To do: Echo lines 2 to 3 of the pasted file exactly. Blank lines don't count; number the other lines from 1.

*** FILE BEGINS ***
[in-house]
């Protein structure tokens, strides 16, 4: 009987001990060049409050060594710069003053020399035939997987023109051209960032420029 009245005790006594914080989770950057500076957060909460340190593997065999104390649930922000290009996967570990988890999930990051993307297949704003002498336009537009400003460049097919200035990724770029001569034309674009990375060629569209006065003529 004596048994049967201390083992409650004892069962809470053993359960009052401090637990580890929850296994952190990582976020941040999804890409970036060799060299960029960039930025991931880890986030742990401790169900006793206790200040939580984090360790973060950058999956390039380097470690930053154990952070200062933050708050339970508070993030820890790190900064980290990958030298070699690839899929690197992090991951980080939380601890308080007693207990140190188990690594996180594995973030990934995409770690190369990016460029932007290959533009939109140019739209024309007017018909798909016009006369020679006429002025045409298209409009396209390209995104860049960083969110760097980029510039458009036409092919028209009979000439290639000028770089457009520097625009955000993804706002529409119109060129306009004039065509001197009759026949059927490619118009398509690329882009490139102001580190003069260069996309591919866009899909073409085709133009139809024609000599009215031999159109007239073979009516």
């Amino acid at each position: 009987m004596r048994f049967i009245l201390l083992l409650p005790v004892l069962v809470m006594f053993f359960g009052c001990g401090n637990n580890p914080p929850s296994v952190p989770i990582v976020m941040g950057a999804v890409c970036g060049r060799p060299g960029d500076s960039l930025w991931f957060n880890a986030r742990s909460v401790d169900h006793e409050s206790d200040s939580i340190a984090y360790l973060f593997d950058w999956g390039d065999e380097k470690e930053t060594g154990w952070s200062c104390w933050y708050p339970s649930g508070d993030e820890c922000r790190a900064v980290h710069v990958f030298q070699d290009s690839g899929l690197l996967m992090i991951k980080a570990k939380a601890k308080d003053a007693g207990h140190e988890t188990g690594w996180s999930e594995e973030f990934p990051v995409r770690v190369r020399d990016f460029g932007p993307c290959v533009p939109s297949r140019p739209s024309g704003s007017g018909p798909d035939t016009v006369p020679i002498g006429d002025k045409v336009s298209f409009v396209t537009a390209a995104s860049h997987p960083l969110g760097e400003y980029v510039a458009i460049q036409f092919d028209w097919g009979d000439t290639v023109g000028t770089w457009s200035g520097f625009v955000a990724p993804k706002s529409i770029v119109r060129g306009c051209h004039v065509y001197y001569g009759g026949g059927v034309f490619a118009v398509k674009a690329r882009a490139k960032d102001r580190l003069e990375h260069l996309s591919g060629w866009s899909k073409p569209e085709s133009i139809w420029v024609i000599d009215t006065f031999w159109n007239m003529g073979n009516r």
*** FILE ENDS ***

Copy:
């Protein structure tokens, strides 16, 4: 009987001990060049409050060594710069003053020399035939997987023109051209960032420029 009245005790006594914080989770950057500076957060909460340190593997065999104390649930922000290009996967570990988890999930990051993307297949704003002498336009537009400003460049097919200035990724770029001569034309674009990375060629569209006065003529 004596048994049967201390083992409650004892069962809470053993359960009052401090637990580890929850296994952190990582976020941040999804890409970036060799060299960029960039930025991931880890986030742990401790169900006793206790200040939580984090360790973060950058999956390039380097470690930053154990952070200062933050708050339970508070993030820890790190900064980290990958030298070699690839899929690197992090991951980080939380601890308080007693207990140190188990690594996180594995973030990934995409770690190369990016460029932007290959533009939109140019739209024309007017018909798909016009006369020679006429002025045409298209409009396209390209995104860049960083969110760097980029510039458009036409092919028209009979000439290639000028770089457009520097625009955000993804706002529409119109060129306009004039065509001197009759026949059927490619118009398509690329882009490139102001580190003069260069996309591919866009899909073409085709133009139809024609000599009215031999159109007239073979009516």
């Amino acid at each position: 009987m004596r048994f049967i009245l201390l083992l409650p005790v004892l069962v809470m006594f053993f359960g009052c001990g401090n637990n580890p914080p929850s296994v952190p989770i990582v976020m941040g950057a999804v890409c970036g060049r060799p060299g960029d500076s960039l930025w991931f957060n880890a986030r742990s909460v401790d169900h006793e409050s206790d200040s939580i340190a984090y360790l973060f593997d950058w999956g390039d065999e380097k470690e930053t060594g154990w952070s200062c104390w933050y708050p339970s649930g508070d993030e820890c922000r790190a900064v980290h710069v990958f030298q070699d290009s690839g899929l690197l996967m992090i991951k980080a570990k939380a601890k308080d003053a007693g207990h140190e988890t188990g690594w996180s999930e594995e973030f990934p990051v995409r770690v190369r020399d990016f460029g932007p993307c290959v533009p939109s297949r140019p739209s024309g704003s007017g018909p798909d035939t016009v006369p020679i002498g006429d002025k045409v336009s298209f409009v396209t537009a390209a995104s860049h997987p960083l969110g760097e400003y980029v510039a458009i460049q036409f092919d028209w097919g009979d000439t290639v023109g000028t770089w457009s200035g520097f625009v955000a990724p993804k706002s529409i770029v119109r060129g306009c051209h004039v065509y001197y001569g009759g026949g059927v034309f490619a118009v398509k674009a690329r882009a490139k960032d102001r580190l003069e990375h260069l996309s591919g060629w866009s899909k073409p569209e085709s133009i139809w420029v024609i000599d009215t006065f031999w159109n007239m003529g073979n009516r």